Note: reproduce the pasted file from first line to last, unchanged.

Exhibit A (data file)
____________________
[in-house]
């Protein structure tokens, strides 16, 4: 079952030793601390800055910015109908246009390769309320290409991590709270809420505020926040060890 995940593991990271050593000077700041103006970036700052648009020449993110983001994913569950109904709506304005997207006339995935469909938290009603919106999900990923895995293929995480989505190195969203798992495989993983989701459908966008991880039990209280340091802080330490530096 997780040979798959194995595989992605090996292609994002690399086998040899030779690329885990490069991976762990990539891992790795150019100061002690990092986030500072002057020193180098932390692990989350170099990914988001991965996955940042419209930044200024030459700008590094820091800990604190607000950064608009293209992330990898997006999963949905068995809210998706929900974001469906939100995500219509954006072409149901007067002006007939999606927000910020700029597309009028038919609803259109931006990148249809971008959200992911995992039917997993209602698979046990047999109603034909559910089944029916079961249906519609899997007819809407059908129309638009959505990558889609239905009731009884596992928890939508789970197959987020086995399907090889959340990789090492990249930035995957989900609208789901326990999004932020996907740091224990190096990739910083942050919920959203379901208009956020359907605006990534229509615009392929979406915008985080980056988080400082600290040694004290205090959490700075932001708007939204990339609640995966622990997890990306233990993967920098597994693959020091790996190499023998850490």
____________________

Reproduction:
[in-house]
């Protein structure tokens, strides 16, 4: 079952030793601390800055910015109908246009390769309320290409991590709270809420505020926040060890 995940593991990271050593000077700041103006970036700052648009020449993110983001994913569950109904709506304005997207006339995935469909938290009603919106999900990923895995293929995480989505190195969203798992495989993983989701459908966008991880039990209280340091802080330490530096 997780040979798959194995595989992605090996292609994002690399086998040899030779690329885990490069991976762990990539891992790795150019100061002690990092986030500072002057020193180098932390692990989350170099990914988001991965996955940042419209930044200024030459700008590094820091800990604190607000950064608009293209992330990898997006999963949905068995809210998706929900974001469906939100995500219509954006072409149901007067002006007939999606927000910020700029597309009028038919609803259109931006990148249809971008959200992911995992039917997993209602698979046990047999109603034909559910089944029916079961249906519609899997007819809407059908129309638009959505990558889609239905009731009884596992928890939508789970197959987020086995399907090889959340990789090492990249930035995957989900609208789901326990999004932020996907740091224990190096990739910083942050919920959203379901208009956020359907605006990534229509615009392929979406915008985080980056988080400082600290040694004290205090959490700075932001708007939204990339609640995966622990997890990306233990993967920098597994693959020091790996190499023998850490």